Everyone experiences mild to moderate blockage from time to time—and it’s no fun. Often due to a lack of fiber, dehydration, changes in routine (like travel), or too much dairy, constipation can cause frustrating stomach pain and bloating.
According to the University of Massachusetts, people should experience bowel movements ranging from three times per day to once every three days. If you’re struggling with a slower frequency, there are some natural aids that can help.
Ground flaxseed has been shown to promote relief from constipation and is antidiarrheal, according to the Journal of Ethnopharmacology. Flaxseed works because it’s high in fiber and mucilage. Fun fact: Mucilage is a slimy compound that provides a temporary coating along the digestive tract. It can help by bulking up your stool and pushing it along.
You can easily add ground flaxseed to smoothies, yogurt, cereal, or oatmeal.
According to Clinical Nutritionist Tara Coleman, magnesium citrate serves as a relaxant, which helps move things along: “A deficiency in magnesium can be associated with constipation. I find that the right dose of magnesium usually does the trick.” The U.S. National Library of Health suggests taking the dosage that your doctor recommends, and taking it on an empty stomach.
Note: If you have kidney disease, check with your doc before taking supplemental magnesium.
According to Harvard Health, probiotics work to promote digestive regularity because they’ve been shown to soften stool and increase the number of bowel movements a person experiences each week. Foods that are naturally high in probiotics include yogurt, kefir, sauerkraut, and dark chocolate (yay!). You can also take probiotic supplements to promote your digestive health.
Many people say that coffee makes them go to the bathroom, but why is that the case? It’s actually not just the caffeine in coffee that inspires bowel movements, but also the compound called chlorogenic acid.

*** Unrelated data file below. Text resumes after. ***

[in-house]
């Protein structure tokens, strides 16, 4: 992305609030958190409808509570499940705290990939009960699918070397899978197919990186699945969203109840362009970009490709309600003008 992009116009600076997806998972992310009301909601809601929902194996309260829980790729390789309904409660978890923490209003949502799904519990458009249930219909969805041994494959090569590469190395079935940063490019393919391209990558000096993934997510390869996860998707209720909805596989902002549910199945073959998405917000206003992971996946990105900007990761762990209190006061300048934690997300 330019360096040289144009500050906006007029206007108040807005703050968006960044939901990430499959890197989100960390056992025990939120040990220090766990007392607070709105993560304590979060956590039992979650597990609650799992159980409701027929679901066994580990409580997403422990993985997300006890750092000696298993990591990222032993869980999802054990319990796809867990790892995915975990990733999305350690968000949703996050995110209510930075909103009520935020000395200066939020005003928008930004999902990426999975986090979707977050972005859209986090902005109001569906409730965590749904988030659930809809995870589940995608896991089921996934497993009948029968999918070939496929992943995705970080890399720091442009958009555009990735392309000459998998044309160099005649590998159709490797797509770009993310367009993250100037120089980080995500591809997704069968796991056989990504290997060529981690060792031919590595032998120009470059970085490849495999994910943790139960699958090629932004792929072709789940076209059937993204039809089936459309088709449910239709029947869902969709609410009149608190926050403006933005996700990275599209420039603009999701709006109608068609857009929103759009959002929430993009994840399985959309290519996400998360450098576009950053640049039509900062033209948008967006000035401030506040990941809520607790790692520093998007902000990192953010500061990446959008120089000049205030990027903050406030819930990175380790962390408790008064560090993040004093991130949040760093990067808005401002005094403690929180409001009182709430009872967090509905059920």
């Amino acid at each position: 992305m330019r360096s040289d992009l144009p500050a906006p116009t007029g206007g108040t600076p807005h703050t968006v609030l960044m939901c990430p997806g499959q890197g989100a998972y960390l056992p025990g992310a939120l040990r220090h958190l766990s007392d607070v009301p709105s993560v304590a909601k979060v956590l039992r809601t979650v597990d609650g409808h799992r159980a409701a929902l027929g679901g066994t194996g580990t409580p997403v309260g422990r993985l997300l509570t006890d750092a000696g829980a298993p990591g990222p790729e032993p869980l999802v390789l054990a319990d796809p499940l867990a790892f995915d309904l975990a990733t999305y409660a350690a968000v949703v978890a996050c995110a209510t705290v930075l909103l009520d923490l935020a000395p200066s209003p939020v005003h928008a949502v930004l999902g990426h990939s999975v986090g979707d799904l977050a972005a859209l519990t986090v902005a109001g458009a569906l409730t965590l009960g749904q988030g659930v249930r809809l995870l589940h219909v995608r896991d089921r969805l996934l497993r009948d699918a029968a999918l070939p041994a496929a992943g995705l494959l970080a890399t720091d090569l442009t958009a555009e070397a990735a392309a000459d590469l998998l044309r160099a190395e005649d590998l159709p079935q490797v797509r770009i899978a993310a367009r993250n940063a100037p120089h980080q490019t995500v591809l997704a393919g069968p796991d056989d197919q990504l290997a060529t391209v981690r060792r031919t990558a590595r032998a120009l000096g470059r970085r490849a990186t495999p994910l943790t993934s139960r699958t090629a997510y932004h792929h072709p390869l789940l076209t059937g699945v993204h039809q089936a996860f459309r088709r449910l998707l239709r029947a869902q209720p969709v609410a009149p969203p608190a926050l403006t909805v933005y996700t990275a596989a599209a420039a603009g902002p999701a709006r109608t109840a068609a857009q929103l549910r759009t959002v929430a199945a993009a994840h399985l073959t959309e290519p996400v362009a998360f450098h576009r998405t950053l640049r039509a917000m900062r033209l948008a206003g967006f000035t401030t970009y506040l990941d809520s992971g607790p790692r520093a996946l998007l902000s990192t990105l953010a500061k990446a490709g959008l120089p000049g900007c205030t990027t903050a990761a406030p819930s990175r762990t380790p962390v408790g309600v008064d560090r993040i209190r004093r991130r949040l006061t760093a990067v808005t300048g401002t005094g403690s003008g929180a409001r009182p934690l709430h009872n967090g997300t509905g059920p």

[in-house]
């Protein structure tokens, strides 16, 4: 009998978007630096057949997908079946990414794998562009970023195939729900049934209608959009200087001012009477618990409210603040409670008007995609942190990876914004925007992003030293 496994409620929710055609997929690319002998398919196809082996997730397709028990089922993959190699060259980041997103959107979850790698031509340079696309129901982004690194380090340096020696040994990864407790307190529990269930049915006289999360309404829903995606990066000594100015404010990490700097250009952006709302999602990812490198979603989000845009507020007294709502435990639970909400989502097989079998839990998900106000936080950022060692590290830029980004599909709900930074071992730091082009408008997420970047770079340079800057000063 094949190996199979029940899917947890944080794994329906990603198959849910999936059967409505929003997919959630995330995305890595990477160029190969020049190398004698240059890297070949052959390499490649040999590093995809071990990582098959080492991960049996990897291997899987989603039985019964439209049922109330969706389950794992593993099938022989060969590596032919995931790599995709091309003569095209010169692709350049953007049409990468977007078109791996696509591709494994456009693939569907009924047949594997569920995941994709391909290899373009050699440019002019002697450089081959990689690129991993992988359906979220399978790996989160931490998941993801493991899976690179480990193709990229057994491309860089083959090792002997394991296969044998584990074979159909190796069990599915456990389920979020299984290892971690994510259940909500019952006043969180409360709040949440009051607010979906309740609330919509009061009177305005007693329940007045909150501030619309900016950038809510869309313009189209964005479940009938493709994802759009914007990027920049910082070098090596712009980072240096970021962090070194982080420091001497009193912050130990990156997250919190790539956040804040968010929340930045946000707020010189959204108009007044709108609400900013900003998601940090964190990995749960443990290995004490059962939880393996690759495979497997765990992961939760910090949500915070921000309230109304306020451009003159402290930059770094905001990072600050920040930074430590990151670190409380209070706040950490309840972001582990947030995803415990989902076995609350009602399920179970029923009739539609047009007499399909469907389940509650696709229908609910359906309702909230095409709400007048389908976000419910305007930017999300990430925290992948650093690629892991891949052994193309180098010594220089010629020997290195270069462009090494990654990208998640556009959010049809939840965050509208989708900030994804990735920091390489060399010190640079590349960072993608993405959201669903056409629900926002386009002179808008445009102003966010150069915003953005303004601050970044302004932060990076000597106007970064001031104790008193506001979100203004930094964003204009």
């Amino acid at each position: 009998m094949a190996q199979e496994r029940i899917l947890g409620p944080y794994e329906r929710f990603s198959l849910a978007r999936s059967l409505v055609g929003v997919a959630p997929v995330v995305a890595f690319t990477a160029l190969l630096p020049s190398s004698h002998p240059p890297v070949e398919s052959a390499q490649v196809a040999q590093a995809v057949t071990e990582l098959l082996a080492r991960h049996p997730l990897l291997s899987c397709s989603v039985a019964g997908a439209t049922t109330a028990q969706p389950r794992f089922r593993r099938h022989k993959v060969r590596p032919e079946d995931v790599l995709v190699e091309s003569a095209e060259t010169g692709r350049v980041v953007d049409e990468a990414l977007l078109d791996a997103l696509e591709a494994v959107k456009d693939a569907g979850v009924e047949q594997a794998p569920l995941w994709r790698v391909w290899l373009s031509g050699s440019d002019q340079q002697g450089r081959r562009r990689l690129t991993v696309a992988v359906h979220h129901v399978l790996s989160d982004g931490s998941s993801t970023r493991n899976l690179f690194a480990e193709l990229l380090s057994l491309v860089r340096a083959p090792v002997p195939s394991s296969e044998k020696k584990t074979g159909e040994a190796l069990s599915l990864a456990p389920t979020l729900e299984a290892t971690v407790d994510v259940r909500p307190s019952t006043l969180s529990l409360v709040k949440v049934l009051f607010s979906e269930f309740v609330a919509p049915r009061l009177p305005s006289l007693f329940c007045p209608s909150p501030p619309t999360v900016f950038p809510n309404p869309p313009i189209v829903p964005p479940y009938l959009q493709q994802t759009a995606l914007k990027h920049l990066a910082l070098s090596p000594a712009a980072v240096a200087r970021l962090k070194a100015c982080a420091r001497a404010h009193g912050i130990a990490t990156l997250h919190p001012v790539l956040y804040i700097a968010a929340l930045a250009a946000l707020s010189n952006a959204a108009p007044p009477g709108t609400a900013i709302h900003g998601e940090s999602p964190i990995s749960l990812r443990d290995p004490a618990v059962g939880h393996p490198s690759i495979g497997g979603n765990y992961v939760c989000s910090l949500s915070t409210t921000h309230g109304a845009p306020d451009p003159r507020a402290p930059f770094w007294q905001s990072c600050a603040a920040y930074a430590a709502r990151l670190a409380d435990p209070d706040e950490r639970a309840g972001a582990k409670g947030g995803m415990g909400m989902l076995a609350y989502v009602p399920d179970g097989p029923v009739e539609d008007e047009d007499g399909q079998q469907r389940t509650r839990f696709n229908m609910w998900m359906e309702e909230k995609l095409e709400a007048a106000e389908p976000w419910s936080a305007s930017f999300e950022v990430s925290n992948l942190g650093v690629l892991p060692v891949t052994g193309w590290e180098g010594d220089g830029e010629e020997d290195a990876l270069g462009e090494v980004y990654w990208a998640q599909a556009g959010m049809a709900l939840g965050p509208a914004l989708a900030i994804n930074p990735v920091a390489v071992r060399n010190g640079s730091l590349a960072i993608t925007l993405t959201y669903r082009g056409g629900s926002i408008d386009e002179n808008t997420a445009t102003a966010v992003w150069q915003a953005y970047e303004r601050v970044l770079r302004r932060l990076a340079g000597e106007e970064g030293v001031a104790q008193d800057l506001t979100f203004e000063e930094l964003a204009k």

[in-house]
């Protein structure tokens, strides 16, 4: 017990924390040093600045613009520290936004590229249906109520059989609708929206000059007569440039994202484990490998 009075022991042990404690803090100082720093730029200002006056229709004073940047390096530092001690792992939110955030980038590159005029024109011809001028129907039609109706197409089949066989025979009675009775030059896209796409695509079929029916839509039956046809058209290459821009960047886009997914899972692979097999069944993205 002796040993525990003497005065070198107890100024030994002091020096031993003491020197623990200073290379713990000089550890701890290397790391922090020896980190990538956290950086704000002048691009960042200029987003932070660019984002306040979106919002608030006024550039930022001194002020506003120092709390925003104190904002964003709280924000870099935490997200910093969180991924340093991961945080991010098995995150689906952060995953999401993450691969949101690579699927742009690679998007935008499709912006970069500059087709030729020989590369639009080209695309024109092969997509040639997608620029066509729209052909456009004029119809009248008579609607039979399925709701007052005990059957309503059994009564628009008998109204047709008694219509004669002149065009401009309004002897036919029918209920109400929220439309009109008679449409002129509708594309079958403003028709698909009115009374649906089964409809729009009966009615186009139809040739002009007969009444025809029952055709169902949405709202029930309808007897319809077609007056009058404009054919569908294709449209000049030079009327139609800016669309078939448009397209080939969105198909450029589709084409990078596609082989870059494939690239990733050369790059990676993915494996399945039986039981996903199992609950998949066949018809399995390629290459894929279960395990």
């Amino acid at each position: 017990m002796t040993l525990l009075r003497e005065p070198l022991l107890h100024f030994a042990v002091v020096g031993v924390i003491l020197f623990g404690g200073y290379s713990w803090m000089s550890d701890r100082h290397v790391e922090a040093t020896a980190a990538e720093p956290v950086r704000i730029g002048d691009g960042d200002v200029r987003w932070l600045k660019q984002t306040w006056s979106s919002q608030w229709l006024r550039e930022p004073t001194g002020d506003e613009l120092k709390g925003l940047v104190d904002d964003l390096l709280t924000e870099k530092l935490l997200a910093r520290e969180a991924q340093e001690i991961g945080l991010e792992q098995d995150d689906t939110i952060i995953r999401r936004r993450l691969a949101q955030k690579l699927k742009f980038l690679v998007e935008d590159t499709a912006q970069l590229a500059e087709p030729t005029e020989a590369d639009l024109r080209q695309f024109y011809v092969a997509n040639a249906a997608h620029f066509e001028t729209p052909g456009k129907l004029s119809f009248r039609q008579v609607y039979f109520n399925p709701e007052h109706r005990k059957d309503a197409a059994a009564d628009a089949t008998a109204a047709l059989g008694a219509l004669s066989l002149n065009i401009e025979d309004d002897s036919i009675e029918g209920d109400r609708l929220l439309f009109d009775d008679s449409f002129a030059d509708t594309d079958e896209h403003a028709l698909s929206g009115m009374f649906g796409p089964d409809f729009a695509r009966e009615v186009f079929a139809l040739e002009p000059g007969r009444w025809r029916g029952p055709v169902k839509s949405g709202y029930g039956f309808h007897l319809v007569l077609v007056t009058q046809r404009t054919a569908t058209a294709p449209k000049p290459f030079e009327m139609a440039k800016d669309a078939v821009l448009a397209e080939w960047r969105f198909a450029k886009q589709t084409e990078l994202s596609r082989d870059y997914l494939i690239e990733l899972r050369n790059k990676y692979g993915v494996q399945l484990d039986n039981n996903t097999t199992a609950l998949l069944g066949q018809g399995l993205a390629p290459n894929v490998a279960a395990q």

One study in the journal Gut suggests that chlorogenic acid may trigger the stomach acids that are necessary for digestion. Coffee may also stimulate the release of digestive-aiding hormones, which also speeds up bowel movements, according to the Scandinavian Journal of Gastroenterology.
To help counteract regularity issues, be sure to eat foods filled with fiber. Fiber-rich foods include artichokes, figs, prunes, lentils, black beans, peas, bran flakes, avocado, blackberries, barley, chickpeas, and pears. The Institute of Medicine recommends that men eat about 38 grams of fiber each day, while women should aim for 25 grams. Adults over 50 require even less (around 30 and 20 grams, for men and women, respectively).
Yoga can assist with relieving symptoms of constipation, according to Journal of Evidence-Based Complementary & Alternative Medicine. You can try a few simple moves to get things moving. Get into the Wind-Releasing Pose by lying flat on your back and hugging both knees into your chest. Then, to promote bowel movements, the Half Lord of the Fishes pose stimulates the digestive system.
A study in the Journal of Renal Nutrition showed that a combination of olive oil and flaxseed oil greatly increased the number of bowel movements and the softness of the stool. What’s olive oil’s role? It makes fecal matter softer and the insides of the bowel smoother. To reap the benefits, pour a bit of olive oil and flaxseed together on a salad, or mix a bit in with yogurt (for the one-two punch of the flaxseed and olive oil, plus the probiotic effect).
Not a fan of coffee? Peppermint tea and ginger tea can both assist in relieving constipation. Peppermint includes menthol, which has an antispasmodic effect that relaxes the muscles of the digestive tract. Ginger can also promote digestive health. Plus, the hot water in tea will also stimulate digestion and stool elimination.
Love the taste of lemon? You’re in luck, because the citric acid in lemon juice also stimulates your digestive system, according to the journal Food Chemistry. It’s as easy as putting a few slices of fresh lemon into a glass of water every morning, or adding lemon to your tea.